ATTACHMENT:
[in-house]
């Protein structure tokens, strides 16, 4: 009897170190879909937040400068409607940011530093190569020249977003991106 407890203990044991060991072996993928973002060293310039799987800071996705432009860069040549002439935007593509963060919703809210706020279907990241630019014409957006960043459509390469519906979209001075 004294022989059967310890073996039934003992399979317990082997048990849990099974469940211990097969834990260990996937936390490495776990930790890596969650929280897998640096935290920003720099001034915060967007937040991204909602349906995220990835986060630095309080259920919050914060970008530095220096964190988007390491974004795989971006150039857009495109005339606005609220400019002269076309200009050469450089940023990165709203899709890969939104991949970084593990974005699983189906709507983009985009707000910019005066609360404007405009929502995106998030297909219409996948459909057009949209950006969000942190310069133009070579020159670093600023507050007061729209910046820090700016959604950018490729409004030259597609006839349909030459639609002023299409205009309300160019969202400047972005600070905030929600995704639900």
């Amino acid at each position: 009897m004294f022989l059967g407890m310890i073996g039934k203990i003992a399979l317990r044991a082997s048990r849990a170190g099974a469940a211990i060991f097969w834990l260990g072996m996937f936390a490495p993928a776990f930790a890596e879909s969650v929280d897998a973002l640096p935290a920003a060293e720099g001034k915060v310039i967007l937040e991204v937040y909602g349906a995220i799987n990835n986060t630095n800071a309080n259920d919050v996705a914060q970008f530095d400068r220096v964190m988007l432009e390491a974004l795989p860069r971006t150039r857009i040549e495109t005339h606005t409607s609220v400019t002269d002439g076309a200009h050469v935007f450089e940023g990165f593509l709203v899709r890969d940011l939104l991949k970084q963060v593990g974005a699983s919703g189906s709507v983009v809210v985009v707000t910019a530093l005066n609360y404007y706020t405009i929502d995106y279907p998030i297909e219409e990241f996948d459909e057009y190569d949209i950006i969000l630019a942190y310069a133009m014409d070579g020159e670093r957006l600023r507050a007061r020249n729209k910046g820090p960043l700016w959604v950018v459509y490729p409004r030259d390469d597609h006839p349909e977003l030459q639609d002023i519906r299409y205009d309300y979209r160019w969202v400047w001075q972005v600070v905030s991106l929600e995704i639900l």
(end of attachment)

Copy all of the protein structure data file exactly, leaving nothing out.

[in-house]
């Protein structure tokens, strides 16, 4: 009897170190879909937040400068409607940011530093190569020249977003991106 407890203990044991060991072996993928973002060293310039799987800071996705432009860069040549002439935007593509963060919703809210706020279907990241630019014409957006960043459509390469519906979209001075 004294022989059967310890073996039934003992399979317990082997048990849990099974469940211990097969834990260990996937936390490495776990930790890596969650929280897998640096935290920003720099001034915060967007937040991204909602349906995220990835986060630095309080259920919050914060970008530095220096964190988007390491974004795989971006150039857009495109005339606005609220400019002269076309200009050469450089940023990165709203899709890969939104991949970084593990974005699983189906709507983009985009707000910019005066609360404007405009929502995106998030297909219409996948459909057009949209950006969000942190310069133009070579020159670093600023507050007061729209910046820090700016959604950018490729409004030259597609006839349909030459639609002023299409205009309300160019969202400047972005600070905030929600995704639900």
């Amino acid at each position: 009897m004294f022989l059967g407890m310890i073996g039934k203990i003992a399979l317990r044991a082997s048990r849990a170190g099974a469940a211990i060991f097969w834990l260990g072996m996937f936390a490495p993928a776990f930790a890596e879909s969650v929280d897998a973002l640096p935290a920003a060293e720099g001034k915060v310039i967007l937040e991204v937040y909602g349906a995220i799987n990835n986060t630095n800071a309080n259920d919050v996705a914060q970008f530095d400068r220096v964190m988007l432009e390491a974004l795989p860069r971006t150039r857009i040549e495109t005339h606005t409607s609220v400019t002269d002439g076309a200009h050469v935007f450089e940023g990165f593509l709203v899709r890969d940011l939104l991949k970084q963060v593990g974005a699983s919703g189906s709507v983009v809210v985009v707000t910019a530093l005066n609360y404007y706020t405009i929502d995106y279907p998030i297909e219409e990241f996948d459909e057009y190569d949209i950006i969000l630019a942190y310069a133009m014409d070579g020159e670093r957006l600023r507050a007061r020249n729209k910046g820090p960043l700016w959604v950018v459509y490729p409004r030259d390469d597609h006839p349909e977003l030459q639609d002023i519906r299409y205009d309300y979209r160019w969202v400047w001075q972005v600070v905030s991106l929600e995704i639900l």